I don't have a cross section.... but, the headboard sides is made of plywood and end cap wood stuff epoxied together. The sides themselves were cut in three places -- lower (no angled portion) the lower top (angled portion) and the top. This was a design constraint so that the thing would fit in a moving van :P The sides were made as whole pieces -- then cut afterwards (for uniformity)
Cutting the angled area on the right angle -- according to the template
Want to see a cool trick? Place a true piece of wood on your table saw (you may need to move the fence). Then tape the angled portion of the template to the wood. Now -- using the wood as your fence -- feed the back side of the piece you wish to cut through the saw.
Now -- cut perpendicular to your angled cut at the base of the cut.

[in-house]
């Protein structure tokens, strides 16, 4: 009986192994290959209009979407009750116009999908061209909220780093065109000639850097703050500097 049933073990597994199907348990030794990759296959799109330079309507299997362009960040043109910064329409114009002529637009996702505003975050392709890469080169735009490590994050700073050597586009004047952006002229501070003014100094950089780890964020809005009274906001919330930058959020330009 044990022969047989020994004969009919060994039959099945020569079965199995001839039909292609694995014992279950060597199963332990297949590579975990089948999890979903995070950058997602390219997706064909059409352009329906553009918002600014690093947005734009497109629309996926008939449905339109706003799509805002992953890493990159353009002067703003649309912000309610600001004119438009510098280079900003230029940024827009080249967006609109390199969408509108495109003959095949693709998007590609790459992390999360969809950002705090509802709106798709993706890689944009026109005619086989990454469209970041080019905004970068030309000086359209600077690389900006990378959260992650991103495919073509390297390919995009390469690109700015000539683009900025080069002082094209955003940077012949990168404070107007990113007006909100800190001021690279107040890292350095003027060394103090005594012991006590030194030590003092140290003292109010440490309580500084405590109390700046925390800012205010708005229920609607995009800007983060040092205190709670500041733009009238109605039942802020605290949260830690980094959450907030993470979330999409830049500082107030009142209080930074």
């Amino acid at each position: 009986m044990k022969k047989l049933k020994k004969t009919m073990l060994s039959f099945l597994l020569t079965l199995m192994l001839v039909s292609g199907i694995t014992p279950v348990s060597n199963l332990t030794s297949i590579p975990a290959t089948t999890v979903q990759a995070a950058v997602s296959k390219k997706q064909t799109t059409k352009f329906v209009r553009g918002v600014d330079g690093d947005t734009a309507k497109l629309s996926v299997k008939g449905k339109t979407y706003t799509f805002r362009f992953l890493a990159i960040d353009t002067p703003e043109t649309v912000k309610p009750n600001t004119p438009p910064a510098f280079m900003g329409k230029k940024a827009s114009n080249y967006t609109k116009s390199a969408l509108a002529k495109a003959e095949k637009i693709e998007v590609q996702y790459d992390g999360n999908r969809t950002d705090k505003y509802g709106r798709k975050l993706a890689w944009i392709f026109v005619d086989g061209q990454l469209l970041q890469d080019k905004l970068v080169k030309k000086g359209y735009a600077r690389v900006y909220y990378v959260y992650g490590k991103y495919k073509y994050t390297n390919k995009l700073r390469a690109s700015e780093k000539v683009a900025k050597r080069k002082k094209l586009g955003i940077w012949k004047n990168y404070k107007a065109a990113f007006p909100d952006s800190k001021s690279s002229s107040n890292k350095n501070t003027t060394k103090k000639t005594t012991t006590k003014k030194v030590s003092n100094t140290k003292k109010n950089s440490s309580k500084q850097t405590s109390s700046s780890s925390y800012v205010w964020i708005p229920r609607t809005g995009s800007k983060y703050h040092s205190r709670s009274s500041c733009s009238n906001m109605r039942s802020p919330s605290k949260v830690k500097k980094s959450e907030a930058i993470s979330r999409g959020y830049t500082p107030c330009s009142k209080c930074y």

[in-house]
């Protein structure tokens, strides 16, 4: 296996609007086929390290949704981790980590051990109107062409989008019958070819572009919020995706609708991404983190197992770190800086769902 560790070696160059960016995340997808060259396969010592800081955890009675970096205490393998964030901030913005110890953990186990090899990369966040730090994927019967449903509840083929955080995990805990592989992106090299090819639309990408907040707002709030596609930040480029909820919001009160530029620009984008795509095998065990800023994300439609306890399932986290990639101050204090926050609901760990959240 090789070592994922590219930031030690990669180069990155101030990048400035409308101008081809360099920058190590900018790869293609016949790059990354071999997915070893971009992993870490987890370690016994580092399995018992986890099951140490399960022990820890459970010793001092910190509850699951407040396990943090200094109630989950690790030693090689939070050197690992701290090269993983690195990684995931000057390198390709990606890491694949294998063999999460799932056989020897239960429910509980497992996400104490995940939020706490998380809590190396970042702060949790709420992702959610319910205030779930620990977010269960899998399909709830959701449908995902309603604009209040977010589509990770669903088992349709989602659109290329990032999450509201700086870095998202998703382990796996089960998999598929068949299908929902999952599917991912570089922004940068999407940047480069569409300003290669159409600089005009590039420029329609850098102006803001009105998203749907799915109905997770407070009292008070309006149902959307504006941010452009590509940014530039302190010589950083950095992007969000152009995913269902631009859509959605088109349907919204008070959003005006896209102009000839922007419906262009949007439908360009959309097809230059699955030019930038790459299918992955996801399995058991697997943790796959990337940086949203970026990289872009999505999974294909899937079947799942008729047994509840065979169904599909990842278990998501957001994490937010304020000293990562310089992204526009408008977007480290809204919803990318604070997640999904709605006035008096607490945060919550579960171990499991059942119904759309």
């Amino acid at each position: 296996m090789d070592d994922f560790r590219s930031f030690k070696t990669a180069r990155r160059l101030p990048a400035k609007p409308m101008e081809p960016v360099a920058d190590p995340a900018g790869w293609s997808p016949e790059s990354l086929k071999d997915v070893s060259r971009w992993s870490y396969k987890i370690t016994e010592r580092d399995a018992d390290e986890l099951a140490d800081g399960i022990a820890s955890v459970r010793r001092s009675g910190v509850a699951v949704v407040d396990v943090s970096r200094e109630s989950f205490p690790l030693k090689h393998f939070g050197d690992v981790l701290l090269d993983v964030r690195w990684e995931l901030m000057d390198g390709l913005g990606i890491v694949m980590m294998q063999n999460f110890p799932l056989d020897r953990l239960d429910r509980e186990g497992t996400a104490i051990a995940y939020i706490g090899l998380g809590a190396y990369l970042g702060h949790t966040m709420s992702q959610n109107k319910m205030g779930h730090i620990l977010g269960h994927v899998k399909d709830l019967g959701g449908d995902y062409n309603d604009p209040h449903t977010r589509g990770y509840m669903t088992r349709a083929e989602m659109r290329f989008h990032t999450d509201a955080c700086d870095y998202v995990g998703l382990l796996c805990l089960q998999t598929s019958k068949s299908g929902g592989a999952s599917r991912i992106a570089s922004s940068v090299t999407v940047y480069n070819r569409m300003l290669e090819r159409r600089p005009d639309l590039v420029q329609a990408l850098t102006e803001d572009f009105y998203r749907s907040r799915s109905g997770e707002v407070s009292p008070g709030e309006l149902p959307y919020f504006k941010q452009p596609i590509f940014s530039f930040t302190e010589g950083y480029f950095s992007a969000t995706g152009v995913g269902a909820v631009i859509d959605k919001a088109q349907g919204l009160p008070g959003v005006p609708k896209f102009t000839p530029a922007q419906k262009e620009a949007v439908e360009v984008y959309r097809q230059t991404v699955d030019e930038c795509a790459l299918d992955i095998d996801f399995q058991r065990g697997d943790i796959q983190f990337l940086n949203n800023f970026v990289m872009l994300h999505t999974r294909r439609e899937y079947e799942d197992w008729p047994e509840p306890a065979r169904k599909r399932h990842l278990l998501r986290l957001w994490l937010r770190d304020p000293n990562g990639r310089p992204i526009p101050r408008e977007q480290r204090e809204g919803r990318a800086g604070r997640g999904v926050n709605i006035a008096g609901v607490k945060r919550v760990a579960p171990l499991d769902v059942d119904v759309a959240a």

The end result is a board with the correct angle and a clean front edge.
Now we need to add our horizontal slats. To do this, a groove as wide as the slats was cut in the side boards. This was done by running the boards on the table saw (set at a very shallow depth). See 6th picture.
Next the slats (made by epoxying 1/4" plywood to the end cap wood) were placed in the groove and glued in place. To further secure the slats, blocks were nailed to the slats and side boards. See 7th Picture.
For even spacing, two spacers were made to ensure even gaps. See third picture.
Finally - the headboard was placed upright and clamped. As a final touch -- a top piece was added and a shelf (at the the base of the angled portion) was added. 8th picture.
Step 8: Feet Etc.
The legs/feet were painted a silver color to somewhat match an aluminum type of look.
To protect the mattress (double sided), a bit of carpet was placed inside the platform. The carpet was bought as a remnant from my local hardware store for $4 ;)
Once the bed was installed in my room -- I strung some lights behind the headboard. It's hard to tell from the picture, but it is back lit.
Hooray for no foot board :)